WITH its rich history as the place of birth (and death) of thousands of Oxfordshire patients, many will have stories to tell about the old Radcliffe Infirmary.

Now two former workers are hunting for your spooky recollections of the imposing 17th century building in Woodstock Road.

For more than 200 years, the hospital, which covered a huge site between Woodstock Road and Walton Street, served the patients of Oxfordshire.

The city’s first hospital, the RI opened in 1770 and quickly became an Oxford landmark.

Susan Sugden, from Bicester, worked as a personal assistant there between 1958 and 1979.

Mrs Sugden, 72, said: “We knew of a story where a nurse who worked at the hospital before passing away, would come and sit with dying patients, to offer comfort.

“People also said they saw a woman in the corridor of the first floor in an old fashioned nurse’s uniform passing by.”

The Radcliffe Infirmary closed in 2007, with most services moving to the John Radcliffe Hospital in Headington.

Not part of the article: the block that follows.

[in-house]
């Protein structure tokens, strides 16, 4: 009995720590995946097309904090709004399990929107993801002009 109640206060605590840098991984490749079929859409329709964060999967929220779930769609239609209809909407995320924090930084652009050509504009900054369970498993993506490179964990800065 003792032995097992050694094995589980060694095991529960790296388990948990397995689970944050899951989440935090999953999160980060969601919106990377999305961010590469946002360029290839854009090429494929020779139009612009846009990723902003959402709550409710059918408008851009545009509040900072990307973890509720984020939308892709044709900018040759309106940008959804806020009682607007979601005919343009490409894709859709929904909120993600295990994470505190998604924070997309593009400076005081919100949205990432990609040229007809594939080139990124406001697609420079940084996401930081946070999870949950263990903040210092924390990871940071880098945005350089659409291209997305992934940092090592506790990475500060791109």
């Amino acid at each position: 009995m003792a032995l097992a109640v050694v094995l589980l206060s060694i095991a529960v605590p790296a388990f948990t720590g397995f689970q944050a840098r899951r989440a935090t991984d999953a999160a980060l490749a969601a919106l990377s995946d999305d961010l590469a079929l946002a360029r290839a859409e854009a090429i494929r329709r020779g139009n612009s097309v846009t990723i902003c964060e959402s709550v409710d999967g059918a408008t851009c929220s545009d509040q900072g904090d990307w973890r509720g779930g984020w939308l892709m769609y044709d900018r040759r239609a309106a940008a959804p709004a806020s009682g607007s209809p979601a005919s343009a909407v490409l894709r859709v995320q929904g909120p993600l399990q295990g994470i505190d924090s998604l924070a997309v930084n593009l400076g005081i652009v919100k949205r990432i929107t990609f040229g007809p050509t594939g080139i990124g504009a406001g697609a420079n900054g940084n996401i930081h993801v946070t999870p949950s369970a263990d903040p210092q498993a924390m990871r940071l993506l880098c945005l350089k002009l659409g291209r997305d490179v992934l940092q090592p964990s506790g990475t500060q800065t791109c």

The site is being transformed into a new £500m university quarter. The original 1770 building remains, but work to demolish others started in August 2010. The redevelopment of the infirmary into a maths institute, humanities building and school of government building is due to be completed by April 2013.

Jacquie Pearce-Gervis, below, worked at the hospital between the 1950s and 19702, first in administration and later as a medical secretary.

She said: “I am a fairly grounded person but we know of verified accounts of ghosts.

“One we heard was of an old lady who used to sit by the side of the bed. People would say it would be very cold in there.

“And the heating would always be broken in the room – even after repairs.”

Mrs Sugden added: “So many people who used to work there are either retired or dead now, so you lose a lot of the memories. It would be nice to hear from people who have their own tales to tell.”

If you have any spooky recollections of the Radcliffe Infirmary, call Amanda Williams on 01865 425426